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Getting Help With My Business

One day, after taking a harder look at my bank account, I knew that my business was in trouble. We didn't have enough money in the bank to pay our employees, much less handle the rigors of an upcoming merger with another organization. I knew that I needed help, which is why I hired a professional business consultant. She came in, analyzed our business, and made helpful suggestions that really turned things around. It was amazing to see how much of a difference her advice made. This blog is all about using consultants to improve your business, so that you can keep doing what you love.

Getting Help With My Business

3 Communication Tips For A Diverse Workplace

Alex Vicente

More than ever before, promoting and maintaining diversity in the workplace is an important part of ensuring a healthy corporate culture. Workplace hiring practices that encourage diversity can go a long way toward creating a strong workplace, but hiring practices alone are not enough. Good communication with your existing staff is essential to retaining a diverse workforce and keeping good employees happy. Take a look at some communication tips that can help ensure that your workplace stays healthy and diverse.

Use Inclusive Language

The language that you use can make a big difference in whether your employees feel accepted and included in the workplace—or whether they feel excluded. It's important to use inclusive language. A good start is to make sure that you use gender neutral terms whenever possible.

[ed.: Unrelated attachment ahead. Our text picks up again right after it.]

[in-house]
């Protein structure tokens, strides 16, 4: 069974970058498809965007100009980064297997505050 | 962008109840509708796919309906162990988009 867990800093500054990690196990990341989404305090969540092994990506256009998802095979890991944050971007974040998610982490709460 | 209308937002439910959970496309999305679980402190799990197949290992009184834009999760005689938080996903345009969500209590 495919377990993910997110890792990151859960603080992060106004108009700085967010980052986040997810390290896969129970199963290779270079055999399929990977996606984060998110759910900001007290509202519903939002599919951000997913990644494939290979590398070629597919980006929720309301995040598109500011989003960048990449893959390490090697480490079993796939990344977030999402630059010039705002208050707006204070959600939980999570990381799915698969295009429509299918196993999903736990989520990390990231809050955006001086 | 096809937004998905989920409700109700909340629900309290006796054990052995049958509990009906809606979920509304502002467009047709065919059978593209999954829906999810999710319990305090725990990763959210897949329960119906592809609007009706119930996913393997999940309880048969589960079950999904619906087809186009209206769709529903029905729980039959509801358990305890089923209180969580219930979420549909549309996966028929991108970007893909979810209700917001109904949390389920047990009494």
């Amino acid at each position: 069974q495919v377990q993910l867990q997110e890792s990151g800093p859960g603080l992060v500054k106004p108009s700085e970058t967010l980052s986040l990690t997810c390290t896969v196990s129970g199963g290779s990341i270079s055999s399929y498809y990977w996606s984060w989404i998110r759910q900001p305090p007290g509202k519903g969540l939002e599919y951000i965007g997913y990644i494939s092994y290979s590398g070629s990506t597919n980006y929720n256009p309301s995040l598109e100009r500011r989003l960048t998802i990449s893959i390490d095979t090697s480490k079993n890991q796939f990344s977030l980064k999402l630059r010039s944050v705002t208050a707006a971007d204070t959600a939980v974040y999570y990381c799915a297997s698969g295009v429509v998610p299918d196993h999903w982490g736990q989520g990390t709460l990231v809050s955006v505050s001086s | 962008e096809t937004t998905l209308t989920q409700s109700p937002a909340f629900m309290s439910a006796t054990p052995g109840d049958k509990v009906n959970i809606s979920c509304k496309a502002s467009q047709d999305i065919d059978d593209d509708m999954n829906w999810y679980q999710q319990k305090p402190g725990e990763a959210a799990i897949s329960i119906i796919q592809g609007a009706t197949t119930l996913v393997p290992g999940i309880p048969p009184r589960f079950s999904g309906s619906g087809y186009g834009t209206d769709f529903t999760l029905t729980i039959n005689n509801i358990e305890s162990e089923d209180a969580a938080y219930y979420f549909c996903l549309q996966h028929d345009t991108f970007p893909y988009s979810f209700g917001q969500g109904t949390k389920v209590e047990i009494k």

For example, when you're referring to a large group, don't say "men" or "mankind". More acceptable terms are "people" or "humankind". These are terms that don't leave out half the population, including a decent chunk of your workforce. Don't unnecessarily point out gender (or race, religion, or sexuality, for that matter). However, avoid unnecessary and over the top language changes—referring to "personhole covers" instead of "manhole covers" just makes you sound like you're being sarcastic.

Monitor Your Body Language

You may have heard that communication is largely nonverbal. Different percentages are often mentioned, but the actual breakdown is this: 7% of a message is the actual words that you say. 38% is the tone of voice you use. And 55% percent of the message is conveyed by your body language.

That means that the body language you present when you're speaking and listening is highly important, so make an effort to use body language that is welcoming and nonthreatening. Don't spread out and take up more room than you need, or cross your arms over your chest to make yourself appear closed off. Instead, convey warmth with a smile, and approval and encouragement with a friendly nod. As obvious as this sounds, being aware of your body language can make a big difference in the way you come across to others.

Don't Interrupt

There's a wealth of data showing that women are interrupted more often than men. What's more, men do a lot of the interrupting (although women are also more likely to interrupt other women than to interrupt men.) It can seem expedient to interrupt in a workplace setting in order to keep the conversation focused on the issue at hand. However, constant interrupting is actually a sign of poor leadership.

Because women are more likely to be interrupted than men, if you have a habit of interrupting, there is a pretty good chance that you're limiting your female employees' ability to express their ideas. In the process, you're not only losing out on potentially valuable perspectives, you're also breeding resentment. Be aware of your tendency to interrupt and resist the urge. What you may think is a diversion from the topic at hand might actually be a needed out-of-the-box persepective.

Improving your own communications skills and holding communication seminars for supervisors and employees can increase the atmosphere of acceptance and tolerance in your workplace. This creates an environment in which a diverse workforce can thrive. For more information, contact a consultant from a company like Johnson and Johnson Diversity.